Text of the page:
On Thursday night’s Daily Show, Bill Clinton, the Dr. Funkenstein of the Presidency, shone his flash light on the Mitt Romney campaign, hitting some of the same notes he pitched so impeccably at the Democratic convention. Still basking in the success of his stirring speech, Clinton allowed Stewart to heap the sort of praise many citizens felt — couched, of course, in the host’s comic terms: “What was so stunning was… that you would get the facts straight… I thought it was a bold choice.” READ FULL STORY
Tag: TV Review (91-100 of 985)
The season premiere of The Office has a lot more snap and vigor than most of last season’s episodes. The half-hour felt as though, with the end of the series in sight, it now has a renewed sense of purpose — to go out strongly, and perhaps paying off on a number of long-running subplots. READ FULL STORY
It’s election season, so Saturday Night Live is back with its Thursday night half-hour somewhat-political-humor specials. As you could have predicted much — much too much — of the material was devoted to the 47% video, and unfortunately for SNL, Jon Stewart and Stephen Colbert have already beaten NBC’s show to the satirical punch on that subject. READ FULL STORY
, followed by two Hillary Clinton Presidencies and then the shocking election of a 79 year-old Bob Dylan), Revolution is neatly high-concept for NBC: How do people adapt and survive, especially when they’re trying to storm ABC’s Castle? READ FULL STORY
Boardwalk Empire, with its handsomely burnished fixtures and darkly lit rooms, has always traded on the fiction-based-on-research that its dandy-fied bootleggers are capable of wanton acts of violence to keep the employees and customers in line. But Sunday night’s season-three premiere upped the ante in this area by introducing Bobby Cannavale as Gyp Rosetti, and I don’t care how much proof the producers muster that a guy like Gyp could be/would be/was this psychotic, I’m not buying the character — and this aspect of the series — as being much more than an example of a cable show using its freedom to portray some of its acts of violence as quick dramatic shorthand for daring, or seriousness of intent. READ FULL STORY
Seth MacFarlane brought all his voices to hosting the season premiere of Saturday Night Live. The Family Guy creator came off as a genial fellow who gamely enjoyed being in a bunch of mostly unamusing SNL sketches. MacFarlane’s opening segment was a series of voice performances of some of his best-known characters from Family Guy, with a few other impersonations (Droopy Dog, Kermit the frog) thrown in, with a bit of the mildly accomplished Sinatra-style crooning that MacFarlane is fond of doing and he’s powerful enough to compel producers and audiences to submit to. READ FULL STORY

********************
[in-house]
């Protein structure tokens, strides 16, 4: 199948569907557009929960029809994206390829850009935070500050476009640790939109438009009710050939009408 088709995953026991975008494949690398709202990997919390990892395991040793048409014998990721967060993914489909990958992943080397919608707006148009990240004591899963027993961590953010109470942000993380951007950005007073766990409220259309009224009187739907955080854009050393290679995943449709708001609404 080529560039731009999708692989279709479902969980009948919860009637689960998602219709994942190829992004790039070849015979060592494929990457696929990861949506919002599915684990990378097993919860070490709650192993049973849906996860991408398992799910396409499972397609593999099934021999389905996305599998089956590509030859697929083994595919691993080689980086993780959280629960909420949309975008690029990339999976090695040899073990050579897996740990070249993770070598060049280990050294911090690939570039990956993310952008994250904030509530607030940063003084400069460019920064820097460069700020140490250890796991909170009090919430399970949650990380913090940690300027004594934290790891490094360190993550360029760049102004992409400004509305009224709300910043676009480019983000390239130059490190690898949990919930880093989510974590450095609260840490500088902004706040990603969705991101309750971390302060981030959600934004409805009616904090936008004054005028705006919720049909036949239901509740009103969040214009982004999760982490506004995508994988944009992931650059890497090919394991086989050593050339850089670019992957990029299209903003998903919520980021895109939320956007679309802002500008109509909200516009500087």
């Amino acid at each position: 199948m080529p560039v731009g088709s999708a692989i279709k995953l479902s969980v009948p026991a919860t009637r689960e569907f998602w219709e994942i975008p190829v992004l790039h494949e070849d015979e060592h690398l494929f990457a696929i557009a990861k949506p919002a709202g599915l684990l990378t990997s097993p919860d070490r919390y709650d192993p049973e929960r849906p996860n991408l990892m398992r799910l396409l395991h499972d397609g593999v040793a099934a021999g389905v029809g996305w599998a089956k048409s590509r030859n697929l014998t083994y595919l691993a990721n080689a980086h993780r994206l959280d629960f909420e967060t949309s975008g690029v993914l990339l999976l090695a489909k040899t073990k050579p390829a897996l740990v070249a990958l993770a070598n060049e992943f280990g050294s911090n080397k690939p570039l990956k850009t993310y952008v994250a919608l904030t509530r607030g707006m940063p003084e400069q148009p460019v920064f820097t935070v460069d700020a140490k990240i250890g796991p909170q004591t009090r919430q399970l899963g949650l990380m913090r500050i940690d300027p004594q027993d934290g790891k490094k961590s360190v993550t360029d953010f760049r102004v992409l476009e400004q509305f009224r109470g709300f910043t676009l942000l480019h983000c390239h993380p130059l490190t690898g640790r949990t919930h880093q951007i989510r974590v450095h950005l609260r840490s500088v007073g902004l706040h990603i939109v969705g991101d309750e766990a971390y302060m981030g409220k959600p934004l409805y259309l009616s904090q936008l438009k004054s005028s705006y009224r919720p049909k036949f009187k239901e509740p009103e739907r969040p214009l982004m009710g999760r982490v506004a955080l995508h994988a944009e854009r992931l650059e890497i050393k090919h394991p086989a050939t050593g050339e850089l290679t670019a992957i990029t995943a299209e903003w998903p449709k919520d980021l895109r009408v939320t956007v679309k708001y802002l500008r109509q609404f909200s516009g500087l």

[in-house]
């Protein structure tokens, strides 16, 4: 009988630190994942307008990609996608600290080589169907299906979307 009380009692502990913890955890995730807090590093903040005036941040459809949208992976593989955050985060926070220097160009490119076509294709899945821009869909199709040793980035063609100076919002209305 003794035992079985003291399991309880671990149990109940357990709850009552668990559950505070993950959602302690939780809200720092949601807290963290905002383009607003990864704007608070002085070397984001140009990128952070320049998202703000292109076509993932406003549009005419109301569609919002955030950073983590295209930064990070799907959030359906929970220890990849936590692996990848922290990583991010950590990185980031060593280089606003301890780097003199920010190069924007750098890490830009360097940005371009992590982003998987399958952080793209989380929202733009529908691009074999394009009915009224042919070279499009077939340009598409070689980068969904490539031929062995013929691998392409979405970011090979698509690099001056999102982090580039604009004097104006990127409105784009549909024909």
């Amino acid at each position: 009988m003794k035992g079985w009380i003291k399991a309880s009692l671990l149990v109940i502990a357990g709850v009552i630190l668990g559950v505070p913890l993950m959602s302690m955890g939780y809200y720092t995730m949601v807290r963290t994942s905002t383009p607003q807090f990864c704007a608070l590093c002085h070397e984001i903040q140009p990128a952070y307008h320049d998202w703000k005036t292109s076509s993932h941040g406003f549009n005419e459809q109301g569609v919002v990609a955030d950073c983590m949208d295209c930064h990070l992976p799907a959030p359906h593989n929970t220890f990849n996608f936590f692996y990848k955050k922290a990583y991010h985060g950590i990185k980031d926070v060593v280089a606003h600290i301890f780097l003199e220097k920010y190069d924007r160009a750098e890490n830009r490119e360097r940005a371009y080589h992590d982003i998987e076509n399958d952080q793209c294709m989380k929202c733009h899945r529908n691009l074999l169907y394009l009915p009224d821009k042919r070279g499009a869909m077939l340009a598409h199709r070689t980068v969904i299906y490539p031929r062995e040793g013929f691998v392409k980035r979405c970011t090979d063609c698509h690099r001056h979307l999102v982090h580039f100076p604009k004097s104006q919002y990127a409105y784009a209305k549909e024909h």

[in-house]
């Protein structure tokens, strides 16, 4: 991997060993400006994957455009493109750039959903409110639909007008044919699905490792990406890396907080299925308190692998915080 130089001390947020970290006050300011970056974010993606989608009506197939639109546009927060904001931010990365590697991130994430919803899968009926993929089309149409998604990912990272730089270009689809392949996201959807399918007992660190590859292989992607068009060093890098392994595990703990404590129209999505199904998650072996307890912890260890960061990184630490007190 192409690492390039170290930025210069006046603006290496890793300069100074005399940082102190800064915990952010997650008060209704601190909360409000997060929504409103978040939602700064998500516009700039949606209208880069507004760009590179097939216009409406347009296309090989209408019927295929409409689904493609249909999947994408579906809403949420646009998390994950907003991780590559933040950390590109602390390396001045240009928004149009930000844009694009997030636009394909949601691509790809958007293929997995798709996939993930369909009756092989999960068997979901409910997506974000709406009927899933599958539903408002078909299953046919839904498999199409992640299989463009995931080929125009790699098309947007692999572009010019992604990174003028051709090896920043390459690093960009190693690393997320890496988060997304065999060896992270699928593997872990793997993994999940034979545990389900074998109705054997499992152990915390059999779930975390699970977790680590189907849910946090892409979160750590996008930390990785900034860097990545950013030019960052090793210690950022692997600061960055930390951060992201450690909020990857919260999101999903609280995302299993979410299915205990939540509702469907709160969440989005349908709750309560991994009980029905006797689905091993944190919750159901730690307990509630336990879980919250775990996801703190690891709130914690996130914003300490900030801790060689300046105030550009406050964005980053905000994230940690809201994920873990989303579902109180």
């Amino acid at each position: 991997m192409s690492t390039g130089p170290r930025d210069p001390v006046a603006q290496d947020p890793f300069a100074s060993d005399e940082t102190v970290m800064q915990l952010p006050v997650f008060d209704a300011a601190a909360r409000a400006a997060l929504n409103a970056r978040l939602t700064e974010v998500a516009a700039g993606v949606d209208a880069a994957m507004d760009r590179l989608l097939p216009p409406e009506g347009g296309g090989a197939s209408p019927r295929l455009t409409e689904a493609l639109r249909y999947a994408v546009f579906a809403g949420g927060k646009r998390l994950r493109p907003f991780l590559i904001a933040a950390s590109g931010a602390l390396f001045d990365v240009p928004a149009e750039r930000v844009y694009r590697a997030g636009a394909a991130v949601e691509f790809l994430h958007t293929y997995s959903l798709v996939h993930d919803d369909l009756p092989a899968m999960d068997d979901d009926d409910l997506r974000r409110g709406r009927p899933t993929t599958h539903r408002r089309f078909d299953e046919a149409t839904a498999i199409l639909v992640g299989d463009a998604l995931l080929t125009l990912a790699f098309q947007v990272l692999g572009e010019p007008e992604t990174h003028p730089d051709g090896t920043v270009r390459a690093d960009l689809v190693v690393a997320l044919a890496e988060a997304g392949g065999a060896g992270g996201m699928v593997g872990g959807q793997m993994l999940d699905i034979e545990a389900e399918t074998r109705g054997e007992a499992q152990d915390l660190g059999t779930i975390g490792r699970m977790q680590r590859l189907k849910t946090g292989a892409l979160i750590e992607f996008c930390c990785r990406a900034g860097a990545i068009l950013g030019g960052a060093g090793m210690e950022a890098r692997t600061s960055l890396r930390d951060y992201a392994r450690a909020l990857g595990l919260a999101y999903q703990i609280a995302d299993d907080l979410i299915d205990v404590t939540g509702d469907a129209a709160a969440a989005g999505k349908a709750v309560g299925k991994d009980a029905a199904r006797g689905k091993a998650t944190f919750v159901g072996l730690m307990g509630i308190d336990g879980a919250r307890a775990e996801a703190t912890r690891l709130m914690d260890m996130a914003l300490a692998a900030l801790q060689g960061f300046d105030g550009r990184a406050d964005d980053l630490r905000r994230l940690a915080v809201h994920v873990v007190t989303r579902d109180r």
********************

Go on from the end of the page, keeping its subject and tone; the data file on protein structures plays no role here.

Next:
As a long-standing fan of novelty food items — you can bet I still have a vintage-1970s Dudley Do-Right Frosty-Os cereal box (empty; flattened) — I haunted my local Target until it finally shelved the new Candy Corn Oreos that went on sale this week. Halloween is nowhere near, but I’m a candy-corn fan, I’m guessing these will sell out, and there was no way I was not going to sample these “limited edition” confections. Plus, they’re cheaper than the new iPhone. READ FULL STORY
The season premiere of the new-formula Glee (“Now with extra added smirks!”) had an advance push from the preview clips Fox released of Kate Hudson going hard-body Bob Fosse on us; if she didn’t quite inspire the curiosity Gwyneth Paltrow initially did (after all, the stakes were greater: Would Gwynnie Get Down?) (answer: affirmative), Hudson was certainly more of a draw than, say, John Stamos was. Plus, Hudson’s character NYADA dance teacher Cassandra July was there to do what some of us take, yes, glee in witnessing: Anyone who attempts to demolish the Kryptonite-hard ego of Lea Michele’s Rachel. READ FULL STORY
If, as now seems the common wisdom, music competition shows are more about the judges than the contestants, The X Factor could hardly have done better in enlisting Britney Spears as a new arbiter of who can cram the most notes into a musical phrase. Spears embodies as much of that indefinable quality that lifts a singer into super-duper-stardom, plus… well, she’s Britney, which means she brings to any professional endeavor that mixture of sweetness, shrewdness, nervous energy, unpretentiousness, and, occasionally, defiance that only finds its full flower when she’s trying most earnestly to be a surrogate for the masses. Which is what she managed to do on her X Factor debut, even while she was being treated like pop royalty. READ FULL STORY
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